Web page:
Horror movies frequently feature a “final girl,” a female character who survives to the end of the movie when most—or all—of the other characters do not. Stephen Graham Jones, author of My Heart Is a Chainsaw, is a big fan of the final girl trope.
“The final girl is to the slasher as the silver bullet is to the werewolf, as daylight is to the vampire, as a headshot is to the zombie,” Jones says in Episode 482 of the Geek’s Guide to the Galaxy podcast. “They’re nature’s antidote to this cycle of violence.”
Geek’s Guide to the Galaxy host David Barr Kirtley says that final girls tap into our natural tendency to root for the underdog. “It’s more of an accomplishment for a young woman to defeat the bad guy than if it’s some experienced, buff soldier,” he says. “It’s not as much of a challenge for a character like that.”
Grady Hendrix, author of The Final Girl Support Group, says that the defining feature of final girls is tenacity. “They don’t quit trying things, they don’t give up,” he says. “Laurie Strode [in Halloween] isn’t very strong or very fast, Ginny in Friday the 13th Part 2 isn’t particularly powerful. They just keep trying, they just don’t stop.”
Final girls often appear in movies, but until recently the trope was less common in books. Horror author Theresa DeLucci says that a new generation of authors are now exploring the idea of final girls in more depth. “I think the trend in final girl fiction has been less watching them from the outside, and more looking at how they feel, and trauma, and the impact of trauma on their lives, from their own point of view,” she says. “And that’s how it’s making it seem fresh again, especially this summer.”
Listen to the complete interview with Stephen Graham Jones, Grady Hendrix, and Theresa DeLucci in Episode 482 of Geek’s Guide to the Galaxy (above). And check out some highlights from the discussion below.
Stephen Graham Jones on Scream:
“I was in grad school in Florida, and the deal I made with myself to go to grad school was that I could only go if I wrote all the time—I didn’t get to do any socializing or going out or anything. Over winter break in ’96, there came a knock on my door. There’s a friend saying, ‘Hey, let’s go to a movie.’ I gave him the usual excuse. I said, ‘Hey man, I’m writing a story. Sorry.’ And he kept arguing with me, and finally it got to be easier to go to this stupid movie with him than to argue with him. So I went, and it was Scream, and I just felt my brain rewiring itself, like all the homework I’d been doing my whole life was suddenly worth it. And I was there the next six nights, seeing that movie again, and I’ve been living it ever since—reading about it, writing about it, watching it over and over again.”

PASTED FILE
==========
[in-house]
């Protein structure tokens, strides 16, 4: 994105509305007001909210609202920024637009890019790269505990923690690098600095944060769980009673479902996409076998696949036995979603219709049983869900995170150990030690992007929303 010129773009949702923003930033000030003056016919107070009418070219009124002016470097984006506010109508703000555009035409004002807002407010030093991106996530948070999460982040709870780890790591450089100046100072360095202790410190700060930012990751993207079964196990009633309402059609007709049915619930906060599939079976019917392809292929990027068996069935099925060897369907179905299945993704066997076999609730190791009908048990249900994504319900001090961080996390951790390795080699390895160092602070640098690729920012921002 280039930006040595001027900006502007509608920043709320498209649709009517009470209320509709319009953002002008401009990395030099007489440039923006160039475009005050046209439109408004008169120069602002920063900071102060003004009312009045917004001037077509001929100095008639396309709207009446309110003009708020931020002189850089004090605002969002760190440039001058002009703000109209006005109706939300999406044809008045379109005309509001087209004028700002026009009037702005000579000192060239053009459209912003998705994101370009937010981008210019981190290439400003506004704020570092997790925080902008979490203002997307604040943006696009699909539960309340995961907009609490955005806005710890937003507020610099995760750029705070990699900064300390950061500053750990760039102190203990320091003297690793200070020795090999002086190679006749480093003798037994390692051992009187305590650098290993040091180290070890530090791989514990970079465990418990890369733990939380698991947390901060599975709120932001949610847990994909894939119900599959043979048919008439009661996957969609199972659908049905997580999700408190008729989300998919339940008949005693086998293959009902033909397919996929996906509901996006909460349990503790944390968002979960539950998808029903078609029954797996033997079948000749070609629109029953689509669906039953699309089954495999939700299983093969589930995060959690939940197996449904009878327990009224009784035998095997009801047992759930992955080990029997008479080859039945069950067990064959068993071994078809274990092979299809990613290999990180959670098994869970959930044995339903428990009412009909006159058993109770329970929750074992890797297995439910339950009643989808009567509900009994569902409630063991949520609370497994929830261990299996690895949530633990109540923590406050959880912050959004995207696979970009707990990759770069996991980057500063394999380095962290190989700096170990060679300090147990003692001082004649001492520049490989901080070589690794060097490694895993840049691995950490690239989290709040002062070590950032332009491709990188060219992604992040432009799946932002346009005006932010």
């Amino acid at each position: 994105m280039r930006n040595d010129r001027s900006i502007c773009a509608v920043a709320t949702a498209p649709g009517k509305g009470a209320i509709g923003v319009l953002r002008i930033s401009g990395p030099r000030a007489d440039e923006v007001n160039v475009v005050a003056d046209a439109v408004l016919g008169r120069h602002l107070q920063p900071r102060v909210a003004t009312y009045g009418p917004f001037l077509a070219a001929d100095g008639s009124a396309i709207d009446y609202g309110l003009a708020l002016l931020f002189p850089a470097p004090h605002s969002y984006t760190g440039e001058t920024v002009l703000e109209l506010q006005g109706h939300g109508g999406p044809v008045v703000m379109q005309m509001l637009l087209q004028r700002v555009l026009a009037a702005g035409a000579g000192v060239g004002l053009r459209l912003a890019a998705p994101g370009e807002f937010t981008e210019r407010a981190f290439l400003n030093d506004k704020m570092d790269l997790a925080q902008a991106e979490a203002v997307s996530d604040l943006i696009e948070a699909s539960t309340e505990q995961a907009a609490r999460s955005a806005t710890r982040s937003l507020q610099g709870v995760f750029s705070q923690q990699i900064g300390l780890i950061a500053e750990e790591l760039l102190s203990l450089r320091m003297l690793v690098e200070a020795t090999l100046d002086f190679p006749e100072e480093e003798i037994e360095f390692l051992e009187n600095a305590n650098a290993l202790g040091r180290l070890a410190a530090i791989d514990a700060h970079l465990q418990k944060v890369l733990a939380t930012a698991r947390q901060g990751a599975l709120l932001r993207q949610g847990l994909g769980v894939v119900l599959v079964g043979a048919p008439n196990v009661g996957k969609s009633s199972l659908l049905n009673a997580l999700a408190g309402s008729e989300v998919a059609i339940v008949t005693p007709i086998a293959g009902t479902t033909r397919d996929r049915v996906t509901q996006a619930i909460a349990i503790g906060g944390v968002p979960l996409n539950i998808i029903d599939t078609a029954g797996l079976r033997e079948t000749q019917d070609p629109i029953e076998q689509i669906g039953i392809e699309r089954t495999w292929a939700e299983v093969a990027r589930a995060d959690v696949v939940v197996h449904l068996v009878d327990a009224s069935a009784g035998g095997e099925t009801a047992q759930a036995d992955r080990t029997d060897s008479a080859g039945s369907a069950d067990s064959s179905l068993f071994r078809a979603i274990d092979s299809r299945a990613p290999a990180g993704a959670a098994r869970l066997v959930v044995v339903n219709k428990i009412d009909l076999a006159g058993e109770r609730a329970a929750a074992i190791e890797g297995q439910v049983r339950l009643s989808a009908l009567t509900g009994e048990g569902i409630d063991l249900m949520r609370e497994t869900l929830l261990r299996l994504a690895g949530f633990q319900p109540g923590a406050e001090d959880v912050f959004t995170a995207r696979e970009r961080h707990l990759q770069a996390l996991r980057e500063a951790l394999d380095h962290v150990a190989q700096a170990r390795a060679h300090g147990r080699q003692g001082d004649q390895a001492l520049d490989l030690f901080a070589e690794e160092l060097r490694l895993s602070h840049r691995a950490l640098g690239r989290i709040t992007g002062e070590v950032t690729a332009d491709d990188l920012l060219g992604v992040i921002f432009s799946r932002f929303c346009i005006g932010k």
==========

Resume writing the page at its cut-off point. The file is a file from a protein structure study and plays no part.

Theresa DeLucci on women in horror:
“One of the most uncomfortable experiences of my life was going to a horror convention where Ruggero Deodato was the guest of honor, and Goblin was playing. They showed House on the Edge of the Park, Fulci, Cannibal Holocaust, all these things. I was the only woman in an audience of 100, and by the third movie with like the fifth rape scene, I just got up and left. I took my boyfriend’s keys and was just like, ‘I can’t anymore. I can’t.’ I went home and just sat in a dark room and kind of felt nauseous all day. I’m like, ‘These movies are not for me.’ And I do think there is more of a trend now in movies—and we see it in fiction as well—where the sexualization of a female corpse, right off the bat, is not the trend anymore.”
Grady Hendrix on death:
“Death is ultimately the nameless, faceless, masked killer with an unusual weapon—a scythe—coming for all of us. Death is the great equalizer. That’s one of the things I love about slasher movies, like Friday the 13th Part 2. Jason kills you if you’re a badass in a gang, he kills you if you’re a good girl, he kills you if you’re a snob, he kills you if you’re a douchey guy. Watching douchebags, male or female, get it from Jason, watching tough guys in gangs, male or female, who are menacing other people get it from Jason, that never gets old. Death takes everyone down a peg. It doesn’t matter how popped your collar is, or how many motorcycles you ride, or how big your mohawk is, Jason will punch your head off.”
Grady Hendrix on The Final Girl Support Group:
“When I was a kid, and not allowed to see R-rated movies, I would read about them and pretend I’d seen them, because I didn’t want people to know I was a loser who couldn’t see R-rated movies. When I was 8, I managed to trick someone into buying me a copy of Fangoria #12 from April of ’81, which had Friday the 13th Part 2 on the cover. The big twist at the beginning of part two is that Alice Hardy, the final girl from part one, played by Adrienne King, seems to be the star of Part 2, and then gets knocked off 10 minutes in. She’s having this normal night, she’s getting over her trauma from part one, and then Jason just ice picks her in the head. I remember really clearly being blown away by how casually cruel that was. … I think part of it was because I identified with her for some reason, and I didn’t want her to die, because it was like me dying. And that’s really where the book comes from.”
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